Editorial, Santa Fe New Mexican
The notion of all of New Mexico pulling together to help children is worthwhile. Now, there’s a state-run campaign to do that by raising awareness of how to prevent child abuse. The campaign has a catchy name — Pull Together. It’s an effort to bring attention to the dismal reality so many of the state’s children face every day. But let’s not confuse style with substance.
The campaign was launched by the Children, Youth and Families Department, the agency charged with helping protect New Mexico children. The goal is to bring together parents and change how people see child abuse, according to CYFD Secretary Monique Jacobson. There is a website, www.pulltogether.org, and some people have posted on Twitter, using #PullTogether, as well.
On the website, parents can chat about parenting tips, report child abuse and find out about agency services such as foster care. The site will also list job openings at the agency, an essential considering it has some 12 percent of jobs open. Commercials, featuring such celebrities as fighter Carlos Condit, will lead people to places where they can seek help or advice. As Condit says in his ad: “It’s up to all of us to make New Mexico the best place to be a kid.”
But a website and a catchy campaign won’t do much to help children without New Mexicans making important investments for the well-being of children. Without enough workers, the state can’t investigate abuse cases. Without enough workers, children won’t be placed in foster homes fast enough for their lives to be improved. Without enough workers going out to meet with parents and caregivers, attitudes and habits can’t change. A two-minute commercial or a list of online resources won’t do the job.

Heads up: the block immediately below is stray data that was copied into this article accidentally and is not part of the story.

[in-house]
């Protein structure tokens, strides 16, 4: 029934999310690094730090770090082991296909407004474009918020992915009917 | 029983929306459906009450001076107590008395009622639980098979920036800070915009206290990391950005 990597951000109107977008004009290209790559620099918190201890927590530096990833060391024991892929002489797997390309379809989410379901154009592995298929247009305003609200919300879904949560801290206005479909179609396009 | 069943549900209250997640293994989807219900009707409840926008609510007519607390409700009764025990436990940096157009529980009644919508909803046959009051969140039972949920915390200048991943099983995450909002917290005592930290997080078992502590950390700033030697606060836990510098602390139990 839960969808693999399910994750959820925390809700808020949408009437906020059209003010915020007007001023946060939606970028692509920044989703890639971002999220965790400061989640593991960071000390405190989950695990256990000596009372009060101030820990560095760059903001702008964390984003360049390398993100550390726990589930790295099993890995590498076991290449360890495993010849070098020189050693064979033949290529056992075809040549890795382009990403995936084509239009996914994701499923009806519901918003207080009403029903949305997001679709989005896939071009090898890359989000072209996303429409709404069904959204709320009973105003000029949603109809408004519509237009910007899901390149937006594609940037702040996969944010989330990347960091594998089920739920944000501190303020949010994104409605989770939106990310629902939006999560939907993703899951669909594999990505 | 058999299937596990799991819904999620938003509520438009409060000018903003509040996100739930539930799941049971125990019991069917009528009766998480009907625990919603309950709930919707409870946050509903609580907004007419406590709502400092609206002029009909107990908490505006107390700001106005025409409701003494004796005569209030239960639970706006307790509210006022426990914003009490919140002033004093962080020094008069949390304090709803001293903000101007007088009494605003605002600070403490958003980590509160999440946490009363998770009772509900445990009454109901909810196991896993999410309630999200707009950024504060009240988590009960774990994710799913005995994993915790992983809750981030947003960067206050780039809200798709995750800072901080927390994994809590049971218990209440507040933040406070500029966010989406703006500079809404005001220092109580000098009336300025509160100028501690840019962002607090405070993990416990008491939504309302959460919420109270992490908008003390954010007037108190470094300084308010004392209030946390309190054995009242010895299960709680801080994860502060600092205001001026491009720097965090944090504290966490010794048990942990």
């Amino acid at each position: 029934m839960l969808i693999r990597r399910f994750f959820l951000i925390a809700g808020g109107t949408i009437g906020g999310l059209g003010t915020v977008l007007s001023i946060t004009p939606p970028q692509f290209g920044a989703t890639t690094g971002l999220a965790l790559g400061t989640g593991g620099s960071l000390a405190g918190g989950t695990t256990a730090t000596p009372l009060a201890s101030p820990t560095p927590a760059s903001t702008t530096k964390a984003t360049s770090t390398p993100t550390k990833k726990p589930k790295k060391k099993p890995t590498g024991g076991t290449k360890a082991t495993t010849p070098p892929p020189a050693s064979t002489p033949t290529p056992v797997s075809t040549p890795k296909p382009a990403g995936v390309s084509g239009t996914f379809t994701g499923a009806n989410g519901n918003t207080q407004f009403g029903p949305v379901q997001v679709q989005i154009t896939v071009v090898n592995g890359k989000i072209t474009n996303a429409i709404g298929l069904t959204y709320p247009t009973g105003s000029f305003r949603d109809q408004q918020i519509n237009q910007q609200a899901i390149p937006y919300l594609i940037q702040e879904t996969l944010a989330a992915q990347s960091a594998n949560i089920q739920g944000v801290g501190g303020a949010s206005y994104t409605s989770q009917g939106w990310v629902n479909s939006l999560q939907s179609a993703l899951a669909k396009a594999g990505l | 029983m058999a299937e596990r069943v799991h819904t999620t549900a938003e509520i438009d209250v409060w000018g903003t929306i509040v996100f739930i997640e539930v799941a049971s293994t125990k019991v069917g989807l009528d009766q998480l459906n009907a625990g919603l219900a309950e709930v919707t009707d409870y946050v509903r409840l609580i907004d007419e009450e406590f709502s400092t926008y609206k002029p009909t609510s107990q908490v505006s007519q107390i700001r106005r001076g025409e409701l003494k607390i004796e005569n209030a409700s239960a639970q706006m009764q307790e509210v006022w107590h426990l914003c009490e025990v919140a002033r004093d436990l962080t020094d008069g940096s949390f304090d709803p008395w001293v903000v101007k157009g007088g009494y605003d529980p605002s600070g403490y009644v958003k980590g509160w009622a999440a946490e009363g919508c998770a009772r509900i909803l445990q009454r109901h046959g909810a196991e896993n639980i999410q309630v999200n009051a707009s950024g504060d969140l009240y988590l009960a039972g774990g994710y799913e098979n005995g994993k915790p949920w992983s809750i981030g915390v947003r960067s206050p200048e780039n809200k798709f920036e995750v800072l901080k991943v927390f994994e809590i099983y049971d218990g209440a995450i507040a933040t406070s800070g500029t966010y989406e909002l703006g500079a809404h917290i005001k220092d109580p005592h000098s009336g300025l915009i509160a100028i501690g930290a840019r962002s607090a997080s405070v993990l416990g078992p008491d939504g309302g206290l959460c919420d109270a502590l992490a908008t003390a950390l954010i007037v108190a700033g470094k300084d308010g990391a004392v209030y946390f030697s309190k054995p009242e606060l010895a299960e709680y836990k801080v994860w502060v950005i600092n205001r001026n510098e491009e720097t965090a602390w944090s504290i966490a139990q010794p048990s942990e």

What’s more, this media blitz — in a time of scarce resources — is expensive. In February, CYFD entered into a $1.2 million contract with Talweg Creative Inc. to create the ads; that’s a lot of money not going directly to help children. Advocates for children — and we think they’re correct — aren’t persuaded that a marketing campaign is the best step the state can take right now. We’re not opposed to marketing; we just want more money spent on direct services, including hiring staff. Filling jobs should be the first priority, not spending money on TV ads.
Veronica Garcia, with New Mexico Voices for Children, believes the state is underfunding child care, home visitation and social workers. Two of the state’s Catholic leaders — Santa Fe Archbishop John Wester and Bishop Oscar Cantu of Las Cruces — would have rather seen resources directed toward anti-poverty programs and expanding early childhood education. Wester, too, thinks an online campaign underestimates how many New Mexicans lack access to computers or the Internet.
Monique Jacobson, before being tapped to head CYFD, was director of the state Department of Tourism. She’s smart about branding and putting together campaigns — witness the department’s successful New Mexico True campaign (Talweg Creative won a $7 million contract last April for that campaign). Now, Jacobson is leading the charge to raise awareness about the needs of children in New Mexico.
The problems faced by New Mexico’s children run deep, mired in poverty and generations of struggle. They can’t be fixed even by the slickest marketing campaign, and there’s a strong case to be made that in times of shortage, money should go to fix the substance rather than to show off our style. Yes, New Mexicans should pull together for kids. But let’s start by spending scarce tax dollars wisely on services that directly help children.
Copyright 2016, Santa Fe New Mexican (http://www.santafenewmexican.com/opinion/editorials/our-view-take-child-abuse-fight-beyond-marketing/article_f7d26260-50f4-5f5f-b5c9-121a53d42800.html)